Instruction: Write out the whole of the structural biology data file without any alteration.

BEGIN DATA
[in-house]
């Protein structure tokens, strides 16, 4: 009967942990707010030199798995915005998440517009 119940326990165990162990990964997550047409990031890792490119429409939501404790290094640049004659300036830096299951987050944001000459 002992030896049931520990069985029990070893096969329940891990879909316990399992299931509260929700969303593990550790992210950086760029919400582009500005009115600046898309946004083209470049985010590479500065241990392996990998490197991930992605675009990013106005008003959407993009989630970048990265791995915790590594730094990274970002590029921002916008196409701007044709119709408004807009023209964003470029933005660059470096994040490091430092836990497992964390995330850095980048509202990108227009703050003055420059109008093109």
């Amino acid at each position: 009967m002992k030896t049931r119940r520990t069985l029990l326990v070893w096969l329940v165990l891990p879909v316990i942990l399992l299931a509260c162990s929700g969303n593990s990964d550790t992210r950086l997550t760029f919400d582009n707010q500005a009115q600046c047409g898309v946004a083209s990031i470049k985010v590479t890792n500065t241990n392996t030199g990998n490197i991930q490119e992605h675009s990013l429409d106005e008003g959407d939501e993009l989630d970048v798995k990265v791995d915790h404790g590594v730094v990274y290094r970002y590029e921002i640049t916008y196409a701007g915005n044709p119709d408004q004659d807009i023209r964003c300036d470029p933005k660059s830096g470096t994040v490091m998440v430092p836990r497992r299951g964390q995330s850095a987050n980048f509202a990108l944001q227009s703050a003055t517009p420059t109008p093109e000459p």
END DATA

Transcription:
[in-house]
């Protein structure tokens, strides 16, 4: 009967942990707010030199798995915005998440517009 119940326990165990162990990964997550047409990031890792490119429409939501404790290094640049004659300036830096299951987050944001000459 002992030896049931520990069985029990070893096969329940891990879909316990399992299931509260929700969303593990550790992210950086760029919400582009500005009115600046898309946004083209470049985010590479500065241990392996990998490197991930992605675009990013106005008003959407993009989630970048990265791995915790590594730094990274970002590029921002916008196409701007044709119709408004807009023209964003470029933005660059470096994040490091430092836990497992964390995330850095980048509202990108227009703050003055420059109008093109």
């Amino acid at each position: 009967m002992k030896t049931r119940r520990t069985l029990l326990v070893w096969l329940v165990l891990p879909v316990i942990l399992l299931a509260c162990s929700g969303n593990s990964d550790t992210r950086l997550t760029f919400d582009n707010q500005a009115q600046c047409g898309v946004a083209s990031i470049k985010v590479t890792n500065t241990n392996t030199g990998n490197i991930q490119e992605h675009s990013l429409d106005e008003g959407d939501e993009l989630d970048v798995k990265v791995d915790h404790g590594v730094v990274y290094r970002y590029e921002i640049t916008y196409a701007g915005n044709p119709d408004q004659d807009i023209r964003c300036d470029p933005k660059s830096g470096t994040v490091m998440v430092p836990r497992r299951g964390q995330s850095a987050n980048f509202a990108l944001q227009s703050a003055t517009p420059t109008p093109e000459p």